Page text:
After the murder of Kurgan the contentions which arose among the many claimants to sovereign power were halted by the invasion of Tughluk Timur of Kashgar, a descendant of Genghis Khan. Timur was despatched on a mission to the invader's camp, the result of which was his own appointment to the government of Mawaranahr.

By the death of his father he was also left hereditary head of the Barlas. The exigencies of his quasi-sovereign position compelled him to have recourse to his formidable patron, whose reappearance on the banks of the Sihon created a consternation not easily allayed. Mawaranahr was taken from Timur and entrusted to a son of Tughluk; but he was defeated in battle by the bold warrior he had replaced at the head of a numerically far inferior force.

Tughluk's death facilitated the work of reconquest, and a few years of perseverance and energy sufficed for its accomplishment, as well as for the addition of a vast extent of territory. During this period Timür and his brother-in-law Husayn, at first fellow fugitives and wanderers in joint adventures full of interest and romance, became rivals and antagonists. At the close of 1369 Husayn was assassinated and Timur, having been formally proclaimed sovereign at Balkh, mounted the throne at Samarkand, the capital of his dominions.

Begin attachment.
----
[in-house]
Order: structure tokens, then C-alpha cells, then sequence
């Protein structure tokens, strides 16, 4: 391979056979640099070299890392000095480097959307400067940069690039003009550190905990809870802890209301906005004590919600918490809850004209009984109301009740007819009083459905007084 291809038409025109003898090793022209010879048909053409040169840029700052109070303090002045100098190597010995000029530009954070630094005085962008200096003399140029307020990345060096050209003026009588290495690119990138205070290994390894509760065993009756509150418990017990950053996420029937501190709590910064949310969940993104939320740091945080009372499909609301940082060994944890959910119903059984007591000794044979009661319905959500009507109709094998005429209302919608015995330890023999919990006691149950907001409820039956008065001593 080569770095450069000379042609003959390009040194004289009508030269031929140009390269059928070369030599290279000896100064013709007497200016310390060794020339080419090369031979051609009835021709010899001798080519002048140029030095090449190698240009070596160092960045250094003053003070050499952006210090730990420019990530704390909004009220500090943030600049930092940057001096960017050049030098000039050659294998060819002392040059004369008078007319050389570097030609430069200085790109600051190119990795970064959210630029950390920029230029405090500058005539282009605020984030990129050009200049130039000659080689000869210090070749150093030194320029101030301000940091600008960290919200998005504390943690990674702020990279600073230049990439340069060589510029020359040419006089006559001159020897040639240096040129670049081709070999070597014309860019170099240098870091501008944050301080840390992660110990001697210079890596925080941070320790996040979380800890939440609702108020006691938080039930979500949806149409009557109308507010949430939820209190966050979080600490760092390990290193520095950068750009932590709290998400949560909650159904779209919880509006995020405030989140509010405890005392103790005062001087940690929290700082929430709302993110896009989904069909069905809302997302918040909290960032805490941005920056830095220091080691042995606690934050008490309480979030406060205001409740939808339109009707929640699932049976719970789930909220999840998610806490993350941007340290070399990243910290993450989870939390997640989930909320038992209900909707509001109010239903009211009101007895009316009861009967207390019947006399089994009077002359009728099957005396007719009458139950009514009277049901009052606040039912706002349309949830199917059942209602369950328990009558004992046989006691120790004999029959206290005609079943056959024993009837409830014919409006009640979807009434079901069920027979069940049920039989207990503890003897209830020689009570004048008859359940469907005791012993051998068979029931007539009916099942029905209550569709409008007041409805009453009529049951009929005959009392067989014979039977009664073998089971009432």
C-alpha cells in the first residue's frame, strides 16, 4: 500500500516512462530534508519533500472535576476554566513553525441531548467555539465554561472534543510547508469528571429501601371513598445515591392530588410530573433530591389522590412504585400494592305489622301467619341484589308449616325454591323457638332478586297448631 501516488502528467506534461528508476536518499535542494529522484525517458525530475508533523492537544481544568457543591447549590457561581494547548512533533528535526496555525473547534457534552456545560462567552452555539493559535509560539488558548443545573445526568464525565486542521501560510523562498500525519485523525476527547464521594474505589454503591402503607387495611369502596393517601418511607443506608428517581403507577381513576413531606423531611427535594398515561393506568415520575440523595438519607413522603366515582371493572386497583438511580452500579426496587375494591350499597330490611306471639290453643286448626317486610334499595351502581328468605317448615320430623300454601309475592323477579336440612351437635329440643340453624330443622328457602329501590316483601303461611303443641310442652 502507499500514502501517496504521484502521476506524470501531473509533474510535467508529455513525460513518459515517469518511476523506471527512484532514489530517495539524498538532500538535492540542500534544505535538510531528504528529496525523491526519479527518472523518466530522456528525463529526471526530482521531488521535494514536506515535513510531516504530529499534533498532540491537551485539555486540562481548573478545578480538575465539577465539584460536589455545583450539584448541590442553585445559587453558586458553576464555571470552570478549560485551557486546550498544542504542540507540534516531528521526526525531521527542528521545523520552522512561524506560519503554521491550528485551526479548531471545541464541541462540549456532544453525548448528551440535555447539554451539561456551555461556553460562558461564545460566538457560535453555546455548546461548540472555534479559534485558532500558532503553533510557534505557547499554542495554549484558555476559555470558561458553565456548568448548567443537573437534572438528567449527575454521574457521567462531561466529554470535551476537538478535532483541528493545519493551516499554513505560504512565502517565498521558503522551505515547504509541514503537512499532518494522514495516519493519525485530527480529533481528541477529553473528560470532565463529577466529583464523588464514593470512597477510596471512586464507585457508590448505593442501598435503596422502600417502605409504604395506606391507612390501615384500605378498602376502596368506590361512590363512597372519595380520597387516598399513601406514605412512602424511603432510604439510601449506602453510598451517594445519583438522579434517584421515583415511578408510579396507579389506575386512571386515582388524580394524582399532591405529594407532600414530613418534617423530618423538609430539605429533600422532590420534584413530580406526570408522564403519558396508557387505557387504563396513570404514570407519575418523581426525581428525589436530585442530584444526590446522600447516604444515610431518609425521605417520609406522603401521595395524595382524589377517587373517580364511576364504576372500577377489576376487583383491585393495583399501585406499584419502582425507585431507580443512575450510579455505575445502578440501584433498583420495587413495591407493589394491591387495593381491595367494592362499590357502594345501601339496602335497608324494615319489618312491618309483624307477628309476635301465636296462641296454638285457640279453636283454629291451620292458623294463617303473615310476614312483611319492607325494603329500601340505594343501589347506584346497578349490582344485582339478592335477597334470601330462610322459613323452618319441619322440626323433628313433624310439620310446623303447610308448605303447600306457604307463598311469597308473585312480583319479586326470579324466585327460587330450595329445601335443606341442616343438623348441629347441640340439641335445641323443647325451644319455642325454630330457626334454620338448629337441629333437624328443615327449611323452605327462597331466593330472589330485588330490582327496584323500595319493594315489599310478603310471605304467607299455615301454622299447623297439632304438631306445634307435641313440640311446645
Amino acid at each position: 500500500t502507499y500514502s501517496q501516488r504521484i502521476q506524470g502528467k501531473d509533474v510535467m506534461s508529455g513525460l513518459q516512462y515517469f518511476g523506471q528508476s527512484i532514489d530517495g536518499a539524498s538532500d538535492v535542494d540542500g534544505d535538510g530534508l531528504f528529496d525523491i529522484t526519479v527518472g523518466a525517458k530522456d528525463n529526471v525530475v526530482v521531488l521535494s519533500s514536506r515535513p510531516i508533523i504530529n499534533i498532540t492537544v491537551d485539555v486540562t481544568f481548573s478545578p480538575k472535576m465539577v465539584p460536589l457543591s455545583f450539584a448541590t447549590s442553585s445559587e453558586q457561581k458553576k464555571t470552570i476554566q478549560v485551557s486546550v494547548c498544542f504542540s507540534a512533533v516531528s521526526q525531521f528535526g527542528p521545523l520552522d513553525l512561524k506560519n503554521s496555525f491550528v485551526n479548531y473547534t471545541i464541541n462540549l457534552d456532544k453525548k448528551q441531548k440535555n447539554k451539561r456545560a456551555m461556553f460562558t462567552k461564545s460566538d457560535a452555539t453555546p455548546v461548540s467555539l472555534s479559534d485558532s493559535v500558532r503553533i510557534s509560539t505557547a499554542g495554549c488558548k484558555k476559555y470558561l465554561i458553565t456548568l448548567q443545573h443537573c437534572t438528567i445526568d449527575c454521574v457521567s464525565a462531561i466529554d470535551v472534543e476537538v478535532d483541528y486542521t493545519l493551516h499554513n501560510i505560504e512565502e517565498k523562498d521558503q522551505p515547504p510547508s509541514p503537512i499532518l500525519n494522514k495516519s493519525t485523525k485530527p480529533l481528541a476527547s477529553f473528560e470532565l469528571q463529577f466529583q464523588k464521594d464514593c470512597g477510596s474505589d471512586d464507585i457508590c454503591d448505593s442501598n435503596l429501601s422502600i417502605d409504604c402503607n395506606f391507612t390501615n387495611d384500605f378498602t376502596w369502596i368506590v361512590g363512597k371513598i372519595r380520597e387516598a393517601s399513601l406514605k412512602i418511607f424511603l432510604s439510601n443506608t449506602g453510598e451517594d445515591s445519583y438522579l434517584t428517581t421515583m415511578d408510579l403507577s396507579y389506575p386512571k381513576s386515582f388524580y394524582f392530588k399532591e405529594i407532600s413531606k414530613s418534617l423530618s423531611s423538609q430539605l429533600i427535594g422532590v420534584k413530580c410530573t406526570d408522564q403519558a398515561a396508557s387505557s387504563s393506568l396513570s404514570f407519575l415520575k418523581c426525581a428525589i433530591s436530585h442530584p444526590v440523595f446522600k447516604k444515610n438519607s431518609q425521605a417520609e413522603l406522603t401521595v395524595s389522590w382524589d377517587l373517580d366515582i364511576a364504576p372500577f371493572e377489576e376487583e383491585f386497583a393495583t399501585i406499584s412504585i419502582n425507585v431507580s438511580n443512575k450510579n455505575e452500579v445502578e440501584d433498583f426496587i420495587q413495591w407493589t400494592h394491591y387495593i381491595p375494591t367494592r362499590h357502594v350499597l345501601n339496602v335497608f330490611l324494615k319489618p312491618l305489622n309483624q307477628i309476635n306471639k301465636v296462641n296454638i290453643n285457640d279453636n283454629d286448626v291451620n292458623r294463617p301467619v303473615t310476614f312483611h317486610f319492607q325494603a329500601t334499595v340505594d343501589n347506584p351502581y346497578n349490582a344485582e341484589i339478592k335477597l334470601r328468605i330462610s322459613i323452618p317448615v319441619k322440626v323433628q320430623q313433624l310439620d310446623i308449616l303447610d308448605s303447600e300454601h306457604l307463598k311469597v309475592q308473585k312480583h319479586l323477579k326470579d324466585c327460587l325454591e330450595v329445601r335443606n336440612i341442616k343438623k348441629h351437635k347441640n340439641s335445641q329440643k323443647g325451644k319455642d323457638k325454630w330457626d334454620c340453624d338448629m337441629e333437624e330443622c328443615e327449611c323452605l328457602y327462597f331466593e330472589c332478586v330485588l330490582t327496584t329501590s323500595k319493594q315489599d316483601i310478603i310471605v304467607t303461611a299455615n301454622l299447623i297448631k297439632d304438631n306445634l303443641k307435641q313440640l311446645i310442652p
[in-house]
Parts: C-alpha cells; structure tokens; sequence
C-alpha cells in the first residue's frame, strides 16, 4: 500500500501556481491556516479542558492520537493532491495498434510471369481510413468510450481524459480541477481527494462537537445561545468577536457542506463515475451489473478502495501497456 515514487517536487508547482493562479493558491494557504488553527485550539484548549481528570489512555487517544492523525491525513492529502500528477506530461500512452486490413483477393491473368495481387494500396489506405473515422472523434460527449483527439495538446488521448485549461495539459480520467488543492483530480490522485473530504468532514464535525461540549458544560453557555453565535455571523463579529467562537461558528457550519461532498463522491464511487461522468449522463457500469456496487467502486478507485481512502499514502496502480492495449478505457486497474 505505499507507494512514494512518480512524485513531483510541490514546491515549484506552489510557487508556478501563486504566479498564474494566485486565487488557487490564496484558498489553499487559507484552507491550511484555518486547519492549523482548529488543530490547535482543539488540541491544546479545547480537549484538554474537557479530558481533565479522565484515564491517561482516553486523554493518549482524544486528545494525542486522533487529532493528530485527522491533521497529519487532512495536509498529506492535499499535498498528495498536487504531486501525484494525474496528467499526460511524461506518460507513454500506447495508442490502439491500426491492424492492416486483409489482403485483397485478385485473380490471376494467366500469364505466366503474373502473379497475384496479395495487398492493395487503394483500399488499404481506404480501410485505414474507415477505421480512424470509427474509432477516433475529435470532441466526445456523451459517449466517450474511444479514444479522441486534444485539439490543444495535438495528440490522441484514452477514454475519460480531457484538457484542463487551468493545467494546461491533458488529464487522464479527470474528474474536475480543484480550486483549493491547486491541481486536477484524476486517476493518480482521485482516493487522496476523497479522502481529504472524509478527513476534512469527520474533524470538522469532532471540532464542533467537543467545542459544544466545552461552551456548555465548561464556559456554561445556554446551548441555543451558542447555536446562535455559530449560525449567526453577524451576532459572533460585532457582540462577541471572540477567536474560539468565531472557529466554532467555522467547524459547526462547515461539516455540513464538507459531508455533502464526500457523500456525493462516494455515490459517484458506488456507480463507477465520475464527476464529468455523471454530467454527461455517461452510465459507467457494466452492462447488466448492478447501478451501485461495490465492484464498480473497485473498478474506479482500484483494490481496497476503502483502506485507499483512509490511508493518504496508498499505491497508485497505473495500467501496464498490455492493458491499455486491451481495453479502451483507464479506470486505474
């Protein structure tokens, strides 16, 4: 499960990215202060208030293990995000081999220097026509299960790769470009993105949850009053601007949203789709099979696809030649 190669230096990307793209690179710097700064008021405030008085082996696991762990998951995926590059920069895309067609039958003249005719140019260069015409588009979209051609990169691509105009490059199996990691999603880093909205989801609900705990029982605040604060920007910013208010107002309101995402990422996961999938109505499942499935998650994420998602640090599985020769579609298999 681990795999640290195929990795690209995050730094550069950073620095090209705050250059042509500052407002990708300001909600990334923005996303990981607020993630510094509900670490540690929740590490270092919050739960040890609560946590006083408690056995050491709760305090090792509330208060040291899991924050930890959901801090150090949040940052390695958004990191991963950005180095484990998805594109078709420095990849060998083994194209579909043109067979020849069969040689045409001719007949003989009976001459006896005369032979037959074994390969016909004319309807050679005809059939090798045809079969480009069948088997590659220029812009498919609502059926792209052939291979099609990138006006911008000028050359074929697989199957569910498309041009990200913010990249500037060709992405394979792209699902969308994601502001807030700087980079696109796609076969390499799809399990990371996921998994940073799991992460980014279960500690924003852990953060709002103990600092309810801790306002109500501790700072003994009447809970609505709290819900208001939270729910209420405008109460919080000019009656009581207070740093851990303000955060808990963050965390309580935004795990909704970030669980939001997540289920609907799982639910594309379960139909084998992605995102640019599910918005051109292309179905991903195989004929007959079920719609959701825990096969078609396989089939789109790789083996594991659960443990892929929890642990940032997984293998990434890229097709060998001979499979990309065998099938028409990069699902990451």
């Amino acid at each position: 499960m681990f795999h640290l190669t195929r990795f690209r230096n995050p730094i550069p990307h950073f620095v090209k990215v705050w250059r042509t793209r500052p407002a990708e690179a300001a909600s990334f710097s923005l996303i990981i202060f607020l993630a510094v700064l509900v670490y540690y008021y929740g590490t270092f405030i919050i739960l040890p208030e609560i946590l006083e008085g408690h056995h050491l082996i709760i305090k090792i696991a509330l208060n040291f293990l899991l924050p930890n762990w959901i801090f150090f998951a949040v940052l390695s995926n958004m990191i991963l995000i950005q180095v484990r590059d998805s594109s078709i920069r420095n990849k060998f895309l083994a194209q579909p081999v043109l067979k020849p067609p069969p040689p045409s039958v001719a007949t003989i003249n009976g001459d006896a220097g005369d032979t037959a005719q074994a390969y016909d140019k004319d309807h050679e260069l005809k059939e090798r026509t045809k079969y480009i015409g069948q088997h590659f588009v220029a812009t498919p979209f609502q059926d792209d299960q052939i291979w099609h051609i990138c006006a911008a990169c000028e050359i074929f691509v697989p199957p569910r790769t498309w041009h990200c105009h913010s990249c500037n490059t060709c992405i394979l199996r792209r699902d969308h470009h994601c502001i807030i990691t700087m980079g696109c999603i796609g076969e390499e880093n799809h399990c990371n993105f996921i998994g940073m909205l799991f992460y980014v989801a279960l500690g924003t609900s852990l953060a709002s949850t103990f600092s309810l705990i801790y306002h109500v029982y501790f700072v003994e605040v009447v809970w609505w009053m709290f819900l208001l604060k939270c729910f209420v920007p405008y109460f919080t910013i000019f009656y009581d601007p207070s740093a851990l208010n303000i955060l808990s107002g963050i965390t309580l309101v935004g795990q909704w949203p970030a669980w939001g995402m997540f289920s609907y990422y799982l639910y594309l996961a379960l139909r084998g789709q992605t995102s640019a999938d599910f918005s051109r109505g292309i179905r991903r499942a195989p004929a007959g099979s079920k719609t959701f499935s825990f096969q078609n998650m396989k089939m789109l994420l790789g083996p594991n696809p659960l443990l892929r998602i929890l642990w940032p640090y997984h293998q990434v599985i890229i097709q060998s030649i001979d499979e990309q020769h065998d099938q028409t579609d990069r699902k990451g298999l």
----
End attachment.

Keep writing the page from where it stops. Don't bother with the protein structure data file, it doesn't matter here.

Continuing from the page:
The next thirty years or so were spent in various wars and expeditions. Timur not only consolidated his rule at home by the subjection of his foes, but sought extension of territory by encroachments upon the lands of foreign potentates. His conquests to the west and north-west led him among the Mongols of the Caspian sea and to the banks of the Ural and the Volga; those to the south and south-West comprehended almost every province in Persia, including Bagdad, Kerbela and Kurdistan.